London, Feb 10: Claims that banking giant HSBC helped rich clients dodge tax started a political firefight in Britain as the main parties sought to blame each other for not acting.
Prime Minister David Cameron's Conservatives appointed former HSBC chief executive Stephen Green to the House of Lords in 2010, where he served as a trade minister.
But the main opposition Labour party, hoping to take power after May's general election, faced allegations that it had not clamped down on tax dodging when it was in government until 2010.
This covers the period when HSBC's Swiss private bank is accused of helping clients evade taxes on accounts containing USD 119 billion.
The row highlights the complex task both parties face in casting their relationship with big business ahead of the May 7 general election, in which opinion polls suggest they are virtually neck-and-neck.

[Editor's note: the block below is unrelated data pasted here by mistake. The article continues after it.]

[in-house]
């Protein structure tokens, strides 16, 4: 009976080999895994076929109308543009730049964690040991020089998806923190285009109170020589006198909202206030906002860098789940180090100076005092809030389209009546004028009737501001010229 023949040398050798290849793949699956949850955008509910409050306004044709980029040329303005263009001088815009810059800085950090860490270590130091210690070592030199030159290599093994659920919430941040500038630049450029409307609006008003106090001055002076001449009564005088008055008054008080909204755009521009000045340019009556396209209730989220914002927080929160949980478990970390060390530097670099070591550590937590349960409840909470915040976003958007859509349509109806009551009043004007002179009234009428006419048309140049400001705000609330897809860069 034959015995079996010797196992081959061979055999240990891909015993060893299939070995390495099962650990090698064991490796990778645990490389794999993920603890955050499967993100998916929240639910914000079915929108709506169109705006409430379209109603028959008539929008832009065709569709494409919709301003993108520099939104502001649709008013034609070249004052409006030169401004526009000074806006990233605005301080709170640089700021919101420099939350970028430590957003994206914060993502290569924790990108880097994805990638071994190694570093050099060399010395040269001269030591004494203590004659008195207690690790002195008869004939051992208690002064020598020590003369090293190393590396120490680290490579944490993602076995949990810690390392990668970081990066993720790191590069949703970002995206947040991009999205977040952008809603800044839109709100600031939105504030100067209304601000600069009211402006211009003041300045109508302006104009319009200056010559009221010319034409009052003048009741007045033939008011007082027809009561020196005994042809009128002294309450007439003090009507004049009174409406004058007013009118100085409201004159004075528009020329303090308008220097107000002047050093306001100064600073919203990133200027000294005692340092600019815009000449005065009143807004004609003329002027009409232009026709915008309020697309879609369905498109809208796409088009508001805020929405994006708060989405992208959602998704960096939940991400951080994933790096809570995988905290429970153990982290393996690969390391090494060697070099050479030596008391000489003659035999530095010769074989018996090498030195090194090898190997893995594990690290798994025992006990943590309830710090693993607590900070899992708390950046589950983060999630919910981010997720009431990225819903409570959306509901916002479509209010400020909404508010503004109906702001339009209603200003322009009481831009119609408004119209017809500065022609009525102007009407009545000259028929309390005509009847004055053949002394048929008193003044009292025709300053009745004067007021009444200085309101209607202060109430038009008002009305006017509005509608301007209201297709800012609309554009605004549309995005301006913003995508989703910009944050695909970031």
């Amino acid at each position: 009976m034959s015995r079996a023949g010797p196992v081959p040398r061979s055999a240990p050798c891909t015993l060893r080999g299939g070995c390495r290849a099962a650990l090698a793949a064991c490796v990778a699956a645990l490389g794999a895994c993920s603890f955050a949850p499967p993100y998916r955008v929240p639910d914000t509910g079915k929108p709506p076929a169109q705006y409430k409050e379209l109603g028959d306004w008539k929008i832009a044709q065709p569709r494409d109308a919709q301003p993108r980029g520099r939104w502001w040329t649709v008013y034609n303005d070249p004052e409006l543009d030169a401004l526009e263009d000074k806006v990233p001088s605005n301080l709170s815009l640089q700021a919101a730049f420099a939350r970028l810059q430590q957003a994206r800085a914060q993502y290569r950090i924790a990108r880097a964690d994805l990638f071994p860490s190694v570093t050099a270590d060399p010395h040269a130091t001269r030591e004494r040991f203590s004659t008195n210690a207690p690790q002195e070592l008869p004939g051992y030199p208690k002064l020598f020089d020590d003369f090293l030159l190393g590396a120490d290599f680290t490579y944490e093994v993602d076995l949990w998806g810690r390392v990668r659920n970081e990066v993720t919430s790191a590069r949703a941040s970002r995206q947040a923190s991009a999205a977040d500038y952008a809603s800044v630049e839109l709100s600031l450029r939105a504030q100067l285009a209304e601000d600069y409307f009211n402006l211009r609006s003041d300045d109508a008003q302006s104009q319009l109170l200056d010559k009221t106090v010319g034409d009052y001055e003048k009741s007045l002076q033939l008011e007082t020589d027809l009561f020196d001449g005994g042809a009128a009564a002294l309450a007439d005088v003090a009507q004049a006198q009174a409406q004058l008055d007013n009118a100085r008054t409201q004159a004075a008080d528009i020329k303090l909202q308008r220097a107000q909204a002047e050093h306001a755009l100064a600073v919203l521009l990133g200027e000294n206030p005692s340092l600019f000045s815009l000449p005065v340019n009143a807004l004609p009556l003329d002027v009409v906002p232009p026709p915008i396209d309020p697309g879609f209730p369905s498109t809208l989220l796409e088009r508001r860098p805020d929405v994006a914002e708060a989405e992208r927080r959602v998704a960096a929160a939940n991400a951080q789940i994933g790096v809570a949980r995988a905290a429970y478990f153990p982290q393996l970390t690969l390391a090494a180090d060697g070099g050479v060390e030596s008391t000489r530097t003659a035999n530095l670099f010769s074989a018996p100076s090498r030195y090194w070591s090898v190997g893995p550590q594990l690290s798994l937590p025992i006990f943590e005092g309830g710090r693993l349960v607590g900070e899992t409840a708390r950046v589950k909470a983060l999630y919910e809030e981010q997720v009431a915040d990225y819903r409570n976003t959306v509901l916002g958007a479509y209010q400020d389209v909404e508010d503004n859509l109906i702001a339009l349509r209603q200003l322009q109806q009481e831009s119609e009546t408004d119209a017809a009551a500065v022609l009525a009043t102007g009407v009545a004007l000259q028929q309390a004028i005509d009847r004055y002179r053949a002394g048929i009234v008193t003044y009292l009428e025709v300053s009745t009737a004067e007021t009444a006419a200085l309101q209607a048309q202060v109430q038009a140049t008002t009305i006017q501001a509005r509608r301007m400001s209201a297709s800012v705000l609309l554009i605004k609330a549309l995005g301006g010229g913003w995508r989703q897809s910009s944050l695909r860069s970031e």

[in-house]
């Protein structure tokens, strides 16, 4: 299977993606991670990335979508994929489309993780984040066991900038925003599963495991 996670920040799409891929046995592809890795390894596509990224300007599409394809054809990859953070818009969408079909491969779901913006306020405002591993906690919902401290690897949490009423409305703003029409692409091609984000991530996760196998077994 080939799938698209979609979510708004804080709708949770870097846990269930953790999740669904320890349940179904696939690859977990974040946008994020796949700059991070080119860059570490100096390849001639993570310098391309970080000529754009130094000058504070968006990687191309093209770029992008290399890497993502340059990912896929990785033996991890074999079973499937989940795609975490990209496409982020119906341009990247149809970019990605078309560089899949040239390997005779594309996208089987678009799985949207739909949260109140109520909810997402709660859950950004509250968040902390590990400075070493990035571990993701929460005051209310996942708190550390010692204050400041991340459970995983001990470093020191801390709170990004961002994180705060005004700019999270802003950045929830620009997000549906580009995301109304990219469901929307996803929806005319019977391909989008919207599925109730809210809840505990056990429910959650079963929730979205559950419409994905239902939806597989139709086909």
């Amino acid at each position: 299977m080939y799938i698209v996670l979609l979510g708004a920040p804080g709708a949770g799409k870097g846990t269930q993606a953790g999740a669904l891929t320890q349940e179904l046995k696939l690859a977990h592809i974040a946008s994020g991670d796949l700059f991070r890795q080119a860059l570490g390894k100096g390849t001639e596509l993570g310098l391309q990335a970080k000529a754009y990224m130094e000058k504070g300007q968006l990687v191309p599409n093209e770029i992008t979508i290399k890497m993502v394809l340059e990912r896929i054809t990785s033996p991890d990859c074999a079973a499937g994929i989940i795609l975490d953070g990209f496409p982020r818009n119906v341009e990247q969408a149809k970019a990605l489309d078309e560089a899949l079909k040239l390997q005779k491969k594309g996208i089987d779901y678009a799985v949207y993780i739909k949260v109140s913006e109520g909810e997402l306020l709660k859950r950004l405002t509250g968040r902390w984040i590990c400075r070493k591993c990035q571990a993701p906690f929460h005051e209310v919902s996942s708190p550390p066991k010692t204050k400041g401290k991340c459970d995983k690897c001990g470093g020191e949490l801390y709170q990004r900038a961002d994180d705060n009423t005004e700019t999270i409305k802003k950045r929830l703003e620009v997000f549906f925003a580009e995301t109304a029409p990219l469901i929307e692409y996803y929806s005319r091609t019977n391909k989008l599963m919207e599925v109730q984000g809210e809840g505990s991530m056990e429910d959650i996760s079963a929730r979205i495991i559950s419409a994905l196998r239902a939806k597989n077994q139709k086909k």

Cameron's centre-right Conservatives are traditionally seen as more in tune with big business but were labelled "the party of Mayfair hedge funds and Monaco tax avoiders" by Labour last week over a tax loophole for hedge funds.
Meanwhile, centre-left Labour's policies have drawn criticism from several business leaders who say they could damage the economy and contrast leader Ed Miliband's rhetoric with the business-friendly Labour administration under Tony Blair from 1997.
Green, HSBC's chief executive from 2003 before becoming chairman in 2006, declined to comment on the claims when questioned by the BBC Monday.
Labour urged finance minister George Osborne to explain how Green was appointed. "Once again the Tories have been exposed as unable and unwilling to take real action on tax avoidance -- little wonder that under them the tax gap has risen year on year," shadow finance spokeswoman Cathy Jamieson said.
The government hit back at Labour, saying the party had failed to act. "I do have to make the point that there was a lack of grip in this area and a lack of progress in dealing with tax cheats," junior finance minister David Gauke told BBC television.
He also denied that there was "any suggestion or any evidence" that Green was directly involved in the activities of HSBC's Swiss private bank.
The claims against HSBC arise from files obtained by the International Consortium of Investigative Journalists (ICIJ) -- a network of investigative reporters -- via French newspaper Le Monde.